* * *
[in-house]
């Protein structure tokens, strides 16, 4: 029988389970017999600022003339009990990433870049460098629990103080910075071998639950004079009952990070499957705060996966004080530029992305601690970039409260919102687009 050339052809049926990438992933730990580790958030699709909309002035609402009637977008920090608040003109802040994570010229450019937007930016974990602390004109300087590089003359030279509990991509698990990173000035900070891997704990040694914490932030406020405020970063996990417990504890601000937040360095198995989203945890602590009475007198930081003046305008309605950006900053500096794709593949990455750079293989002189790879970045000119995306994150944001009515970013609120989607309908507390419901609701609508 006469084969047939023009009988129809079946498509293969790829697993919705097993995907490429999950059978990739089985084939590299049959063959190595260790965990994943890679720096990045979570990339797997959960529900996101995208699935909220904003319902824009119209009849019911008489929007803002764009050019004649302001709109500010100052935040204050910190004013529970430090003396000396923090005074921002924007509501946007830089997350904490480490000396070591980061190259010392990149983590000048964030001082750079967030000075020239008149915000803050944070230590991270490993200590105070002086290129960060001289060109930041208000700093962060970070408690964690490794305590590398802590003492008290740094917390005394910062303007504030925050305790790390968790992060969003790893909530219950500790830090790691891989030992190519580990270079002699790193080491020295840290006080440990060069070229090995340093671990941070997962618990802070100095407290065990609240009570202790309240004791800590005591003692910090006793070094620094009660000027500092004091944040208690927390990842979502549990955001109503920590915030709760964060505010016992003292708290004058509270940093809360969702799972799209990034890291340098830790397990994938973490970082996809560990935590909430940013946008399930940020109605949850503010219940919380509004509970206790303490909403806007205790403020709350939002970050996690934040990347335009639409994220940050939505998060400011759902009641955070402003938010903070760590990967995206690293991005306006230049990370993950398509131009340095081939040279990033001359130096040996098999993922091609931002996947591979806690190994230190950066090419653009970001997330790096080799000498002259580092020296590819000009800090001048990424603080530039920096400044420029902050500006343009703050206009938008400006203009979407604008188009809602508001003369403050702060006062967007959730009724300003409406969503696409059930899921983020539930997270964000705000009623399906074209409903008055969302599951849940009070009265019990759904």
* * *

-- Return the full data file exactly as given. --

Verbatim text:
[in-house]
């Protein structure tokens, strides 16, 4: 029988389970017999600022003339009990990433870049460098629990103080910075071998639950004079009952990070499957705060996966004080530029992305601690970039409260919102687009 050339052809049926990438992933730990580790958030699709909309002035609402009637977008920090608040003109802040994570010229450019937007930016974990602390004109300087590089003359030279509990991509698990990173000035900070891997704990040694914490932030406020405020970063996990417990504890601000937040360095198995989203945890602590009475007198930081003046305008309605950006900053500096794709593949990455750079293989002189790879970045000119995306994150944001009515970013609120989607309908507390419901609701609508 006469084969047939023009009988129809079946498509293969790829697993919705097993995907490429999950059978990739089985084939590299049959063959190595260790965990994943890679720096990045979570990339797997959960529900996101995208699935909220904003319902824009119209009849019911008489929007803002764009050019004649302001709109500010100052935040204050910190004013529970430090003396000396923090005074921002924007509501946007830089997350904490480490000396070591980061190259010392990149983590000048964030001082750079967030000075020239008149915000803050944070230590991270490993200590105070002086290129960060001289060109930041208000700093962060970070408690964690490794305590590398802590003492008290740094917390005394910062303007504030925050305790790390968790992060969003790893909530219950500790830090790691891989030992190519580990270079002699790193080491020295840290006080440990060069070229090995340093671990941070997962618990802070100095407290065990609240009570202790309240004791800590005591003692910090006793070094620094009660000027500092004091944040208690927390990842979502549990955001109503920590915030709760964060505010016992003292708290004058509270940093809360969702799972799209990034890291340098830790397990994938973490970082996809560990935590909430940013946008399930940020109605949850503010219940919380509004509970206790303490909403806007205790403020709350939002970050996690934040990347335009639409994220940050939505998060400011759902009641955070402003938010903070760590990967995206690293991005306006230049990370993950398509131009340095081939040279990033001359130096040996098999993922091609931002996947591979806690190994230190950066090419653009970001997330790096080799000498002259580092020296590819000009800090001048990424603080530039920096400044420029902050500006343009703050206009938008400006203009979407604008188009809602508001003369403050702060006062967007959730009724300003409406969503696409059930899921983020539930997270964000705000009623399906074209409903008055969302599951849940009070009265019990759904």